Italy is no stranger to low economic growth and high unemployment. To address these issues, Deputy Prime Minister Matteo Salvini is pushing for a 15 percent flat income tax initially only for middle- to low-income earners. However, this proposal would cost between €12 billion and €30 billion per year in taxA tax is a mandatory payment or charge collected by local, state, and national governments from individuals or businesses to cover the costs of general government services, goods, and activities. revenue, pushing Italy’s budget deficit above the EU’s 3 percent of GDP limit, potentially resulting in a €3.5 billion EU fine. Italy should still push for this income tax cut to encourage Italians to work and reduce tax evasion, but it should pay for it by consolidating its Value-Added Tax (VAT)A Value-Added Tax (VAT) is a consumption tax assessed on the value added in each production stage of a good or service. Every business along the value chain receives a tax credit for the VAT already paid. The end consumer does not, making it a tax on final consumption. rates.
Italy’s economy has underperformed the Eurozone’s average for two decades and in 2018 real GDP did not grow at all, while unemployment closed above 10 percent for the seventh consecutive year. In part, Italy’s stagnation is due to its burdensome tax code which encourages evasion and distorts workers’ and consumers’ behavior. Italy ranks 34th out of the 35 OECD members in the Tax Foundation’s 2018 International Tax Competitiveness Index.
Salvini’s “flat taxAn income tax is referred to as a “flat tax” when all taxable income is subject to the same tax rate, regardless of income level or assets. ” proposal would reduce marginal tax rateThe marginal tax rate is the amount of additional tax paid for every additional dollar earned as income. The average tax rate is the total tax paid divided by total income earned. A 10 percent marginal tax rate means that 10 cents of every next dollar earned would be taken as tax. s by between 8 and 15 percentage points for workers earning less than €50,000 per year. Above that threshold income would still be taxed at 38 percent and higher rates. A marginal tax rate increase from 15 percent to 38 percent at the €50,000 income threshold could negatively impact workers’ decisions as they move up the income scale. Nonetheless, it would simplify tax filing for Italians suffering from a complex individual tax code, lower marginal tax rates for low-income workers, and encourage workers to rejoin the labor force.
This income tax cut would encourage Italians to work and help reduce income tax evasion, but these effects would likely be insufficient to offset lost tax revenue.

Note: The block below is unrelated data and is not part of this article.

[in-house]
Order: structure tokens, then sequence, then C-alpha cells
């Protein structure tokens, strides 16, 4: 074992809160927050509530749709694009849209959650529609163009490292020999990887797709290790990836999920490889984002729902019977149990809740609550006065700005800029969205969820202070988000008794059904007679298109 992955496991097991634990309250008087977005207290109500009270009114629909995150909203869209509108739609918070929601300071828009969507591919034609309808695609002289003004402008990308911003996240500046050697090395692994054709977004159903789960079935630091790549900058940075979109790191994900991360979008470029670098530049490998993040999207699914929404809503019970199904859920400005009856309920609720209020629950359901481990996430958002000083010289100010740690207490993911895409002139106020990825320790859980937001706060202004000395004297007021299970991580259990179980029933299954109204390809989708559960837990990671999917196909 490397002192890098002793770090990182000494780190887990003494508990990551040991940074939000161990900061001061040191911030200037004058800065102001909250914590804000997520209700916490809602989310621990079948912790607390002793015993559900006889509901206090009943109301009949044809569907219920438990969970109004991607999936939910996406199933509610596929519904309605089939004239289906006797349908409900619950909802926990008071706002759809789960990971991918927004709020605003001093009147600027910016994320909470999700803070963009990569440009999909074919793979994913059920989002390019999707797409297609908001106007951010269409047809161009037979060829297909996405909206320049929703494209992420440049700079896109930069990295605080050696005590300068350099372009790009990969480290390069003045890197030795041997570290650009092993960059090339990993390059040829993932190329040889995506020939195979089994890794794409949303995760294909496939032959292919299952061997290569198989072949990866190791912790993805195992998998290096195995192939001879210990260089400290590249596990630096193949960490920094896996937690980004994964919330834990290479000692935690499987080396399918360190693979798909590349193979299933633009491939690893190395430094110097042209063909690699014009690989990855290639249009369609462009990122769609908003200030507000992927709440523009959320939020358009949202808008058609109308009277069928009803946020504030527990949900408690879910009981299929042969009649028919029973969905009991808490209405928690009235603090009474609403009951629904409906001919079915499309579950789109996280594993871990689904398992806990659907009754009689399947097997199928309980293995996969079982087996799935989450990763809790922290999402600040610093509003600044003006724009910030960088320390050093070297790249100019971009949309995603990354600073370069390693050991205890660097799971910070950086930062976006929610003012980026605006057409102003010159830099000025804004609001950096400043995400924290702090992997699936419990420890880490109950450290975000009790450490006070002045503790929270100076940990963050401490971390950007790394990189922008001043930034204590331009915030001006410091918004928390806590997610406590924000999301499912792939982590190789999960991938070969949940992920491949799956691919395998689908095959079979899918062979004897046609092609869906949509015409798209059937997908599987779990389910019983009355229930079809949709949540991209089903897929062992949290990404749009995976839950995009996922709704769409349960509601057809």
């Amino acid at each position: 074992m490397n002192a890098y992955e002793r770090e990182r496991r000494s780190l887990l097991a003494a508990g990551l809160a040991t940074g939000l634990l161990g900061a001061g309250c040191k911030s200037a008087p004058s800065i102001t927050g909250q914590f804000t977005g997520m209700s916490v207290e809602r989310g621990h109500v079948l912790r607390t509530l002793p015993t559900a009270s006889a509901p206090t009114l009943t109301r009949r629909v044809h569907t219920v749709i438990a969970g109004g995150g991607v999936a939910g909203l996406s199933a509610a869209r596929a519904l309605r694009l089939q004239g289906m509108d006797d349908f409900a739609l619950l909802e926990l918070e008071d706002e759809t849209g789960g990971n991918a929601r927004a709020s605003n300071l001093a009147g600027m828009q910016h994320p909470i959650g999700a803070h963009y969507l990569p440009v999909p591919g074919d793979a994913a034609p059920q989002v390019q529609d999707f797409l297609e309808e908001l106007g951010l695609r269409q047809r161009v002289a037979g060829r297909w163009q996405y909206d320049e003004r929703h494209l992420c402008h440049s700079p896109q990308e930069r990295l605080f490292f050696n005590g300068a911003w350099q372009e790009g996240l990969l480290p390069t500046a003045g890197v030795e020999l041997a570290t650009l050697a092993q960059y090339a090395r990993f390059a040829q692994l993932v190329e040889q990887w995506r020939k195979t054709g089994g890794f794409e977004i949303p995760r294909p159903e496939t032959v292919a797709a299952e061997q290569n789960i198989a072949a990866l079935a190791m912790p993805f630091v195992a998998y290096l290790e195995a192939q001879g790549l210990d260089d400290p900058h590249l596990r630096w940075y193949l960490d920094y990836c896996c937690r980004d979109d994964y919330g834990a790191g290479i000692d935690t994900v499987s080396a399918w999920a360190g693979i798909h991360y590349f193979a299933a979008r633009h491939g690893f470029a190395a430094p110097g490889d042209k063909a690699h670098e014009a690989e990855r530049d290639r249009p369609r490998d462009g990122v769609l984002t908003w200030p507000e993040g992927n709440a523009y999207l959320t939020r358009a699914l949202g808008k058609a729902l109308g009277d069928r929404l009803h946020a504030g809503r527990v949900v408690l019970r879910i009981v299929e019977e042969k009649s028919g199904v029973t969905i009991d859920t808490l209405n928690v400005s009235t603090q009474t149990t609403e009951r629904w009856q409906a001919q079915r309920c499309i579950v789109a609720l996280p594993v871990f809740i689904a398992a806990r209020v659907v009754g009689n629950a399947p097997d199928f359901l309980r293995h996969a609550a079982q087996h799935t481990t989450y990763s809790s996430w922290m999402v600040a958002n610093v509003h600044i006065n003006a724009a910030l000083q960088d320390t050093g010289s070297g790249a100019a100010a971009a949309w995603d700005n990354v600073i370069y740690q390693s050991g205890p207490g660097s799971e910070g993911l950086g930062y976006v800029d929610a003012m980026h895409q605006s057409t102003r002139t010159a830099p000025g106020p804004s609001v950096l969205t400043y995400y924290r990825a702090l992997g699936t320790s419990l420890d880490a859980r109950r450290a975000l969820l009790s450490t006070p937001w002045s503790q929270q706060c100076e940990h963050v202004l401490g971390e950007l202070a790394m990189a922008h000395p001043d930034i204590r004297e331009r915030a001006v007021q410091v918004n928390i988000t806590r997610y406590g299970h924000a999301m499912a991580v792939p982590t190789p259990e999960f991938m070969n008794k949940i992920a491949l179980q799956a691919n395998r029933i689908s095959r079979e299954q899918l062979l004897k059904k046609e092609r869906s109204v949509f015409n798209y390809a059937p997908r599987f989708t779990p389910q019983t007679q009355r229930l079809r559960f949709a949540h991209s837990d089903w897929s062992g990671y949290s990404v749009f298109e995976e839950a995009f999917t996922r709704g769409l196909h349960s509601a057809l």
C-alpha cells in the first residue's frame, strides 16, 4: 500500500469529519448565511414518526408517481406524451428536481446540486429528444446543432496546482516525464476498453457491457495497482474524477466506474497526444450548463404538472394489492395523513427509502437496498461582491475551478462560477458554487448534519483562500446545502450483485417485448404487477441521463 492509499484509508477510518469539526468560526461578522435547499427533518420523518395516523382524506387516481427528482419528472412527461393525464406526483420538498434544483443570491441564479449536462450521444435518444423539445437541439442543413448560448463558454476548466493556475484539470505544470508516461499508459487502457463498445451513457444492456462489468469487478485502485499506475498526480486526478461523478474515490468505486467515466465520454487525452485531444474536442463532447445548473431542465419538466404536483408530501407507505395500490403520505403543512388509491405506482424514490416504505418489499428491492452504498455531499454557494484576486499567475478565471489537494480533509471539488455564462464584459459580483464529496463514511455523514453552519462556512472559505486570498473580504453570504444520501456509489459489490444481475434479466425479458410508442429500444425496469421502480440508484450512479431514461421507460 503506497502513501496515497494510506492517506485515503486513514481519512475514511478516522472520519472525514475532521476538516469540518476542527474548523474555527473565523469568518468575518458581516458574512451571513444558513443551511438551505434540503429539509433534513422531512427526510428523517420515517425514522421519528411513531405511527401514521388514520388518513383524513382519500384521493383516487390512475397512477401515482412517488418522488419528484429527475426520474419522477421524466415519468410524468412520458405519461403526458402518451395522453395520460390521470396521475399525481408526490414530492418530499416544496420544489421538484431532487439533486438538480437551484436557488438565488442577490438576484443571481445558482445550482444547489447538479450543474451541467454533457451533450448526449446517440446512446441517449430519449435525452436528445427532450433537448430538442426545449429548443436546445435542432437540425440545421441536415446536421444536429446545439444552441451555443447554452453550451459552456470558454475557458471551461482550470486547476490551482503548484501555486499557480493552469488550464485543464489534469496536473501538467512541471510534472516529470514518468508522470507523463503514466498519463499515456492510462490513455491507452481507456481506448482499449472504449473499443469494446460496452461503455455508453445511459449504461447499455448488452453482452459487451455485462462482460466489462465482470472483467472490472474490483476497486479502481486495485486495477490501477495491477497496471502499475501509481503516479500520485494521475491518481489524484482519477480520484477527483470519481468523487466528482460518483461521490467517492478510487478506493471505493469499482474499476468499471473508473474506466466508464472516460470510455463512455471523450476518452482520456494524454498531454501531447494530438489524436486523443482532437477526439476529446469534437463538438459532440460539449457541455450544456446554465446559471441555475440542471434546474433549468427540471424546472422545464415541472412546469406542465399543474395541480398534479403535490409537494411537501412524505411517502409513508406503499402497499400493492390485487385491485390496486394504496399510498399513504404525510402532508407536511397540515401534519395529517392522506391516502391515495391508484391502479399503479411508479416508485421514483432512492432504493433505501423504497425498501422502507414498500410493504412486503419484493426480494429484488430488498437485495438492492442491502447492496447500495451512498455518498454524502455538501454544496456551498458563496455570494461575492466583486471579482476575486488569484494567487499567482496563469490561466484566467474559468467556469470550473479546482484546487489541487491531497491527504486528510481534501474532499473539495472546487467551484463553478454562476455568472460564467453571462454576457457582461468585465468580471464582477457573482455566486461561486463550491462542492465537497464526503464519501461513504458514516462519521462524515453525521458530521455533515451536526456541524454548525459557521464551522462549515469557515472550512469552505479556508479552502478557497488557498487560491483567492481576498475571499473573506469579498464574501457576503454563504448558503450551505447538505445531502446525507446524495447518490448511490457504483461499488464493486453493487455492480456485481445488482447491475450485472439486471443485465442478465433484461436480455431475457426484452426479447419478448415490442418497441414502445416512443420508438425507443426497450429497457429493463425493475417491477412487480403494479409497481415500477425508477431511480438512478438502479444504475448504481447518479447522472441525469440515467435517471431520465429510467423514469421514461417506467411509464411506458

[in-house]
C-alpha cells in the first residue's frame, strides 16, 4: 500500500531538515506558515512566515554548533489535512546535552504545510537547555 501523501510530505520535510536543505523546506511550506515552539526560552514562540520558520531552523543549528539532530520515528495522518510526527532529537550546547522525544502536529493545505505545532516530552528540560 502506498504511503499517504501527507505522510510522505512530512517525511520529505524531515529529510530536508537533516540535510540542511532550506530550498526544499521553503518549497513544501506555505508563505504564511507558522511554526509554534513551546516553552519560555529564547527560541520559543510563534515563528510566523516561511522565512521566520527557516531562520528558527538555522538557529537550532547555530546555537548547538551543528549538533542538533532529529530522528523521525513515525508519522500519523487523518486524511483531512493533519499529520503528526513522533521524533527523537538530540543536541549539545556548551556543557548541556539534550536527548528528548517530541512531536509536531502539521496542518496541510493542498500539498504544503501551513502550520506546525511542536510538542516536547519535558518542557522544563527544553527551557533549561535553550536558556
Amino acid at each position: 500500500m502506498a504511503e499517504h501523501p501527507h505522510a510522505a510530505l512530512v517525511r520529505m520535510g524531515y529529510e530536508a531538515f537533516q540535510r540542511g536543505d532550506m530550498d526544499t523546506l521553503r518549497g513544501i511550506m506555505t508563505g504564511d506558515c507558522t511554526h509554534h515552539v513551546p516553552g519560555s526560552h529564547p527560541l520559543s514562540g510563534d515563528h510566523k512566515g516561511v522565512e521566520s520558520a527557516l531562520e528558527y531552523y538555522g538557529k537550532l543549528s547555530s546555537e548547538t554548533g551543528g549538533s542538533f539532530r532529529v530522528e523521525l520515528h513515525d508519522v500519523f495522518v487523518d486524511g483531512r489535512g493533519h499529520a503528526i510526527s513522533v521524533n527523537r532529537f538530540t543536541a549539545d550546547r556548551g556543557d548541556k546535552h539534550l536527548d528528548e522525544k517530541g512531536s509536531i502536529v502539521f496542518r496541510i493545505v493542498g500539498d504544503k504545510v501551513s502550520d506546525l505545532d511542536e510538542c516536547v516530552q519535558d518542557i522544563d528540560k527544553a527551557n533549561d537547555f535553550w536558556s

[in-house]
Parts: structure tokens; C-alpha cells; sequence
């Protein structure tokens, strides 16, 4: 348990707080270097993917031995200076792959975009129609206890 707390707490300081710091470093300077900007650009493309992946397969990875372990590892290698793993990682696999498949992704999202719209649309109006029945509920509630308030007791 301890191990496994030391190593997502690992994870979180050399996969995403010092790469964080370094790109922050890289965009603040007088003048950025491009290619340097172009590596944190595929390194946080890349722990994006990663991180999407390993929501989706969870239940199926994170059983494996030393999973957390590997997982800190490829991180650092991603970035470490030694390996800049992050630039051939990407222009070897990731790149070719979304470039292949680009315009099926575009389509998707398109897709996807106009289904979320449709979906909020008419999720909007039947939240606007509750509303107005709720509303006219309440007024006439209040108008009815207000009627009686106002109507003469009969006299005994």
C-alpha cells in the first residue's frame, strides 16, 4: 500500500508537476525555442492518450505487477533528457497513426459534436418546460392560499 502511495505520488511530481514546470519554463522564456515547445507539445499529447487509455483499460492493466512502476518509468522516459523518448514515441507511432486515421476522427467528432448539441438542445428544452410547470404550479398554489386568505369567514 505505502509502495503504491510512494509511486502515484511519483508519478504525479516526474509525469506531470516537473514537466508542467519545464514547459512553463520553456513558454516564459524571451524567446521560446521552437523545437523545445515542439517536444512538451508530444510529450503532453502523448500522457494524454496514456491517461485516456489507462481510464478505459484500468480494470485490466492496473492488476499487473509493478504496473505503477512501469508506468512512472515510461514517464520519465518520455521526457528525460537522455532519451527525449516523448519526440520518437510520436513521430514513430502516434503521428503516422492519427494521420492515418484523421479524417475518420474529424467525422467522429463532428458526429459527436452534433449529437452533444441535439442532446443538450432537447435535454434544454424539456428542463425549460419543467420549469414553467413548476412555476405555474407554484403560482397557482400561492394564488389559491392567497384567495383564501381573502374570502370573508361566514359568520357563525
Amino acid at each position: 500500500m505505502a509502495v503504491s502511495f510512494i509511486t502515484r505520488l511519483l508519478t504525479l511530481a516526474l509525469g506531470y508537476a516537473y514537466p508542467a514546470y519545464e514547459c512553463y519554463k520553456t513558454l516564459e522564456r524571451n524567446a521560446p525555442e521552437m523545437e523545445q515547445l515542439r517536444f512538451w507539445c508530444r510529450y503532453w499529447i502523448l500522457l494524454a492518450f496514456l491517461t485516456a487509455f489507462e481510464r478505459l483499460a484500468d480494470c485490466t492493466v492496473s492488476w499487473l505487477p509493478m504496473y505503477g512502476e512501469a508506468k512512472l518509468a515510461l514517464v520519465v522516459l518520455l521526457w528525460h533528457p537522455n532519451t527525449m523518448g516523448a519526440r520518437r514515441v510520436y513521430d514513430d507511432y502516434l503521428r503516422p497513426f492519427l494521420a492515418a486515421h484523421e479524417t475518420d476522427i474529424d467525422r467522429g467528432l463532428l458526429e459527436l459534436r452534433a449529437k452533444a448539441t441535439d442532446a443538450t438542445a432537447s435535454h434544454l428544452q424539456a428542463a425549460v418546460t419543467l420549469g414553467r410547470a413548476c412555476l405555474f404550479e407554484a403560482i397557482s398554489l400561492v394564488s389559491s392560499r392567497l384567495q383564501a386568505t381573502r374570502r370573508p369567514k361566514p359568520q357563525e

Italy’s government could finance this tax cut and even help reduce its budget deficit by streamlining its Value-Added Tax. Its multiple VAT rates are burdensome, and studies in China and Greece have shown that elevated VAT rates encourage evasion. In fact, Italy has one of Europe’s largest tax gaps─that is, how much citizens evade in taxes. This is mainly due to €36 billion in VAT evasion and VAT that is not collected due to businesses closing.
|Some Products It Applies To|
|Exempt||Medical care, education, insurance, some financial services, rent|
|4%||Certain food, medication, books, newspapers|
|5%||Some health services, herbs, some water transport services|
|10%||Certain food and beverage, water supply, nonexempt medical services|
|22%||All other goods and services|
Multiple VAT rates and exemptions only add complexity for businesses while distorting individual and business behavior. A product that is taxed at the 22 percent rate is at a disadvantage against a product taxed at the 10, 5, or 4 percent rates, and even more against an exempt product. This leads consumers and businesses to alter their purchases and production in a way that reduces both economic growth and government revenue.
Some might think that exempting health care and education or having lower VAT rates for food and other services is progressive, yet the OECD noted in a recent report that “evidence suggests that exemptions and reduced VAT rates are not an effective way of achieving such objectives.” The reason is higher-income families also benefit from lower VAT rates, and sometimes even more than the poor in absolute terms.
The OECD measures a VAT Revenue Ratio to understand how much tax revenue governments lose from not taxing or undertaxing certain products under the VAT without accounting for evasion. And in this aspect, Italy is the second worst in the OECD. Italy collects less than 40 percent of the potential revenue it could collect if all final consumer products were taxed at a 22 percent rate. In other words, Italy could consolidate all VAT rates into a lower single rate and obtain more revenue to pay for an income tax cut such as the one Salvini proposed. In addition to collecting more revenue, a consolidated lower VAT would eliminate distortions and reduce red tape, which would reduce evasion and encourage economic growth.
Cutting taxes for low-income Italians in exchange for eliminating VAT exceptions would make Italy’s tax code simpler, more progressive, and more pro-growth while allowing Salvini to keep his tax cut campaign promise. This is a sensible approach for the Deputy Prime Minister to put Italy on the right track.
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